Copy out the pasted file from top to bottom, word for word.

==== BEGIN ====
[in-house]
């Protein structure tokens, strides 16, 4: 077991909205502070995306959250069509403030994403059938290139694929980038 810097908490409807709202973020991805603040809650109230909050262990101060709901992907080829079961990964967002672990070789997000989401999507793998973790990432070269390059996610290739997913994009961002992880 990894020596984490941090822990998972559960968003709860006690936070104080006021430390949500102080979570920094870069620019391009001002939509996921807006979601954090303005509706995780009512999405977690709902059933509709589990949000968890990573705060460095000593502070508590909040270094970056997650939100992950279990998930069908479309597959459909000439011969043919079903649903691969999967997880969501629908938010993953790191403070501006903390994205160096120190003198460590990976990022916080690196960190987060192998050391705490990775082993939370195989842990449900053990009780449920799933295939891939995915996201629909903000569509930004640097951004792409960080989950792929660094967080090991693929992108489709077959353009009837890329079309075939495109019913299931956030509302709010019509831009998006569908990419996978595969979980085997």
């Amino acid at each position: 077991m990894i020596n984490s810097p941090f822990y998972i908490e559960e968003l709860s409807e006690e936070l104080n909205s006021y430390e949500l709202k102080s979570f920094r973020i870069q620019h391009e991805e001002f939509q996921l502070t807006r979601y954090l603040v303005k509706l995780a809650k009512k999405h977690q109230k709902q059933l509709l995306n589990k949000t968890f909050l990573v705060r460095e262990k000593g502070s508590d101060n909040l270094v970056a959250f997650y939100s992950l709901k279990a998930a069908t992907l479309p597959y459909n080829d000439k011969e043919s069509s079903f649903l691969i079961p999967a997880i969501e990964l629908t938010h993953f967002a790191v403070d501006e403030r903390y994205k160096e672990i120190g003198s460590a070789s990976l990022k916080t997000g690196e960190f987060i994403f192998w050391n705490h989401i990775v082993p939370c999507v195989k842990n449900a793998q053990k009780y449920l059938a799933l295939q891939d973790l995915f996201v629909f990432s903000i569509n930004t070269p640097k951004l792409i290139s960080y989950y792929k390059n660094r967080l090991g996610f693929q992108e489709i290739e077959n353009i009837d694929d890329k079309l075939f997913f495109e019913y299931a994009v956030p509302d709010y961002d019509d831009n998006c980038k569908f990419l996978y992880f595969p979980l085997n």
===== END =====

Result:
[in-house]
């Protein structure tokens, strides 16, 4: 077991909205502070995306959250069509403030994403059938290139694929980038 810097908490409807709202973020991805603040809650109230909050262990101060709901992907080829079961990964967002672990070789997000989401999507793998973790990432070269390059996610290739997913994009961002992880 990894020596984490941090822990998972559960968003709860006690936070104080006021430390949500102080979570920094870069620019391009001002939509996921807006979601954090303005509706995780009512999405977690709902059933509709589990949000968890990573705060460095000593502070508590909040270094970056997650939100992950279990998930069908479309597959459909000439011969043919079903649903691969999967997880969501629908938010993953790191403070501006903390994205160096120190003198460590990976990022916080690196960190987060192998050391705490990775082993939370195989842990449900053990009780449920799933295939891939995915996201629909903000569509930004640097951004792409960080989950792929660094967080090991693929992108489709077959353009009837890329079309075939495109019913299931956030509302709010019509831009998006569908990419996978595969979980085997």
């Amino acid at each position: 077991m990894i020596n984490s810097p941090f822990y998972i908490e559960e968003l709860s409807e006690e936070l104080n909205s006021y430390e949500l709202k102080s979570f920094r973020i870069q620019h391009e991805e001002f939509q996921l502070t807006r979601y954090l603040v303005k509706l995780a809650k009512k999405h977690q109230k709902q059933l509709l995306n589990k949000t968890f909050l990573v705060r460095e262990k000593g502070s508590d101060n909040l270094v970056a959250f997650y939100s992950l709901k279990a998930a069908t992907l479309p597959y459909n080829d000439k011969e043919s069509s079903f649903l691969i079961p999967a997880i969501e990964l629908t938010h993953f967002a790191v403070d501006e403030r903390y994205k160096e672990i120190g003198s460590a070789s990976l990022k916080t997000g690196e960190f987060i994403f192998w050391n705490h989401i990775v082993p939370c999507v195989k842990n449900a793998q053990k009780y449920l059938a799933l295939q891939d973790l995915f996201v629909f990432s903000i569509n930004t070269p640097k951004l792409i290139s960080y989950y792929k390059n660094r967080l090991g996610f693929q992108e489709i290739e077959n353009i009837d694929d890329k079309l075939f997913f495109e019913y299931a994009v956030p509302d709010y961002d019509d831009n998006c980038k569908f990419l996978y992880f595969p979980l085997n």